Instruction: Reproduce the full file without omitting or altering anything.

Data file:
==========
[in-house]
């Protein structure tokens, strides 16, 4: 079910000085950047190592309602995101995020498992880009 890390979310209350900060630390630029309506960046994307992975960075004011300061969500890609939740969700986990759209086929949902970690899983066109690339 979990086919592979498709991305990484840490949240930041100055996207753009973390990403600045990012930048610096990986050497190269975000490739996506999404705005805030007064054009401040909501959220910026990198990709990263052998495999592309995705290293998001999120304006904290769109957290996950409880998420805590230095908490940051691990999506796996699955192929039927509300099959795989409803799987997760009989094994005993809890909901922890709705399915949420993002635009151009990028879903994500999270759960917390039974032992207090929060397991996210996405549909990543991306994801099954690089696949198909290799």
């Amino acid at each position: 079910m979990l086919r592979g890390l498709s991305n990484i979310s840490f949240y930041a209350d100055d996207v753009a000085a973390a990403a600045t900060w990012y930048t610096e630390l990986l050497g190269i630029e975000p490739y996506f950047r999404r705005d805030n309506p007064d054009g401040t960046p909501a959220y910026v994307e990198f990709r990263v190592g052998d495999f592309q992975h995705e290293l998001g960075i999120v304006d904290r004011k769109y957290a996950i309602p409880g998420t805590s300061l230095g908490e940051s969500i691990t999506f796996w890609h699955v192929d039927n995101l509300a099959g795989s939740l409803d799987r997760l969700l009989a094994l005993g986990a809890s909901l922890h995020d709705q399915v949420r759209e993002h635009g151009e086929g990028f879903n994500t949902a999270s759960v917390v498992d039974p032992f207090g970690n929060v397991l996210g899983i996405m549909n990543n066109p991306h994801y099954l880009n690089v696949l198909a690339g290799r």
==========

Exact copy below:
[in-house]
């Protein structure tokens, strides 16, 4: 079910000085950047190592309602995101995020498992880009 890390979310209350900060630390630029309506960046994307992975960075004011300061969500890609939740969700986990759209086929949902970690899983066109690339 979990086919592979498709991305990484840490949240930041100055996207753009973390990403600045990012930048610096990986050497190269975000490739996506999404705005805030007064054009401040909501959220910026990198990709990263052998495999592309995705290293998001999120304006904290769109957290996950409880998420805590230095908490940051691990999506796996699955192929039927509300099959795989409803799987997760009989094994005993809890909901922890709705399915949420993002635009151009990028879903994500999270759960917390039974032992207090929060397991996210996405549909990543991306994801099954690089696949198909290799």
């Amino acid at each position: 079910m979990l086919r592979g890390l498709s991305n990484i979310s840490f949240y930041a209350d100055d996207v753009a000085a973390a990403a600045t900060w990012y930048t610096e630390l990986l050497g190269i630029e975000p490739y996506f950047r999404r705005d805030n309506p007064d054009g401040t960046p909501a959220y910026v994307e990198f990709r990263v190592g052998d495999f592309q992975h995705e290293l998001g960075i999120v304006d904290r004011k769109y957290a996950i309602p409880g998420t805590s300061l230095g908490e940051s969500i691990t999506f796996w890609h699955v192929d039927n995101l509300a099959g795989s939740l409803d799987r997760l969700l009989a094994l005993g986990a809890s909901l922890h995020d709705q399915v949420r759209e993002h635009g151009e086929g990028f879903n994500t949902a999270s759960v917390v498992d039974p032992f207090g970690n929060v397991l996210g899983i996405m549909n990543n066109p991306h994801y099954l880009n690089v696949l198909a690339g290799r």